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Templetrine

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TEMPLETRINE, a parish, partly in the "Western Division of the barony of EAST-CARBERY, but chiefly in the barony of COURCEYS, county of CORK, and province of MUNSTER, 4 miles (W. S. W.) from Kinsale; containing 2180 inhabitants. This parish, which is situated on the southern coast, on the western side of the old Head of Kinsale, and near the entrance octo the bay of Kilbrittain, comprises 4519 statute acres, as applotted under the tithe act. In the western part are three tracts of land, called Boggestown, Rochestown, and Hacketstown, containing respectively 100, 200, and 300 acres each; they extend in parallel directions to the sea, and were granted by Cromwell to the several parties whose names they still bear. The surface of the parish is very uneven, rising in some parts into considerable eminences; about 150 acres are woodland, 100 waste, and 50 bog, and of the remainder the principal part is under tillage. The soil is fertile, and the system of agriculture greatly improved under the auspices of the resident gentry and principal farmers, who have introduced the Scottish mode of husbandry: there are some quarries of excellent slate, which are but very indifferently worked, and also of a soft shaly schist, which is raised for repairing the roads and for inferior buildings. The principal seats are Garretstown, the residence of T. Cuthbert Kearney, Esq., a handsome house in beautiful grounds, laid out in terraces, gardens and shrubberies, with extensive plantations; Kilmore, of Miss Kearney; and Knockanroe, of A. Adams, Esq.

The population are occasionally employed in the fisheries' off the coast.

The living is a rectory, in the diocese of Cork, and in the patronage of T. C. Kearney, Esq.: the tithes amount to £477; the glebe-house was built in 1821, on which occasion the late Board of First Fruits contributed a gift of £100 and a loan of £825; the glebe comprises 28 acres of good land. The church, a very neat edifice in the early English style, with a square tower, situated on the summit of a hill and forming a conspicuous feature in the landscape, was erected in 1821, at an expense of £900, a gift from the late Board of First Fruits.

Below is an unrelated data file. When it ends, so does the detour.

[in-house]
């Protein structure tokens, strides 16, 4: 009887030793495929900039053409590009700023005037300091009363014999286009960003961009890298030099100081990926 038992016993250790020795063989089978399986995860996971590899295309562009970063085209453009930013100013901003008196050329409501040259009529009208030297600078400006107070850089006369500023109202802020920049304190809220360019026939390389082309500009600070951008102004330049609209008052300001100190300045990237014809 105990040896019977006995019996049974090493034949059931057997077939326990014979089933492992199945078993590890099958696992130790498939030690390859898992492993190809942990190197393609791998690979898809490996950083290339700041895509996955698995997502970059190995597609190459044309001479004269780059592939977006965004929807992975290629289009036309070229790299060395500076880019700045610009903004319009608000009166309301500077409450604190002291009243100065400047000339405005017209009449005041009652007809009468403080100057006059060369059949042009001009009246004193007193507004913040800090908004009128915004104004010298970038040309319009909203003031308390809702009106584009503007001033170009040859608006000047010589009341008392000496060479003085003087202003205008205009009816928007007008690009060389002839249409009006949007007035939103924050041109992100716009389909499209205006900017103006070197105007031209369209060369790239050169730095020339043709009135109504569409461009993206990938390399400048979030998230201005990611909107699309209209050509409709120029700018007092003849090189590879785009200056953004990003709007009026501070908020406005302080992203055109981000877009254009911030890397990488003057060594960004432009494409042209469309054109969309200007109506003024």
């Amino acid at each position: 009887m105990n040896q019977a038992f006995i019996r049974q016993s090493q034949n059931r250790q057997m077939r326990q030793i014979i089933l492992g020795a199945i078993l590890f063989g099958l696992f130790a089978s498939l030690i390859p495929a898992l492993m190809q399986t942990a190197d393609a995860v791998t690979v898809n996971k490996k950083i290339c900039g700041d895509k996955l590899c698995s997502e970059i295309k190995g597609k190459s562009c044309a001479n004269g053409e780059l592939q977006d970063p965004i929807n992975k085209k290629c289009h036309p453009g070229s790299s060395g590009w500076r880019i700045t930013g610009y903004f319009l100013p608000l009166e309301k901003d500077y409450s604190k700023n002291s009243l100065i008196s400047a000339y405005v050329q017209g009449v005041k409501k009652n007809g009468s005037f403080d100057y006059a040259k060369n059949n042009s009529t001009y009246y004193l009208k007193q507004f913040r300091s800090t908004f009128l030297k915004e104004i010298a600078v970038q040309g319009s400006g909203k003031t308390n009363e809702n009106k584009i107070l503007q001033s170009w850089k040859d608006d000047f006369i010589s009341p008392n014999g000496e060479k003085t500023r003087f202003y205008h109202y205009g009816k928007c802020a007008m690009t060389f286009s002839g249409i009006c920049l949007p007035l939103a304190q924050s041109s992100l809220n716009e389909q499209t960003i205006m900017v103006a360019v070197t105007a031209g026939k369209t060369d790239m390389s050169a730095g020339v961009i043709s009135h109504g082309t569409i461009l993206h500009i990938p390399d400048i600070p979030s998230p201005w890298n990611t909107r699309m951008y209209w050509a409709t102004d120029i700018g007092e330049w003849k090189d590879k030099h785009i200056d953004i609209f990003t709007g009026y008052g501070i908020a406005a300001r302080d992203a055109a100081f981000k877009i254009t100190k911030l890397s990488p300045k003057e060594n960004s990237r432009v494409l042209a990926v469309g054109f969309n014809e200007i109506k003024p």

In the R. C. divisions the parish is the head of a union or district, called also Courceys, and comprising the parishes of Templetrine, Ringrone, and Kilroan; there are two chapels in the district. The parochial schools, near the church, consist of a centre, serving as a residence for the master, and two wings used as the schoolrooms, built in 1822 partly by a grant from the Lord- Lieutenant's fund and partly by the rector, by whom they are supported; and a female school at Garretstown is supported by the Misses Cuthbert. The late Thos.

Rochford, Esq., of Garretstown, bequeathed £1000 to the poor of Courceys barony, in which this parish participates in the annual distribution made according to his will. Near Garretstown is a chalybeate saline spring; and in the mansion, is preserved the collar of gold given by Queen Elizabeth to one of the Roche family, while he was Mayor of Cork, which has descended with the estate to T. C. Kearney, Esq. In the western portion of the parish are the ruins of the ancient church of Crohane, which, prior to the Reformation, belonged to the abbey of Timoleague; and between the church of this parish and Ballinspittle is a very extensive fort, with a treble rampart and intrenchments in a perfect state, where the Danes are said to have been first defeated by the Irish.

from Lewis's Topographical Dictionary of Ireland, 1837.

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The transcription of the section for this parish from the National Gazetteer (1868), provided by Colin Hinson.

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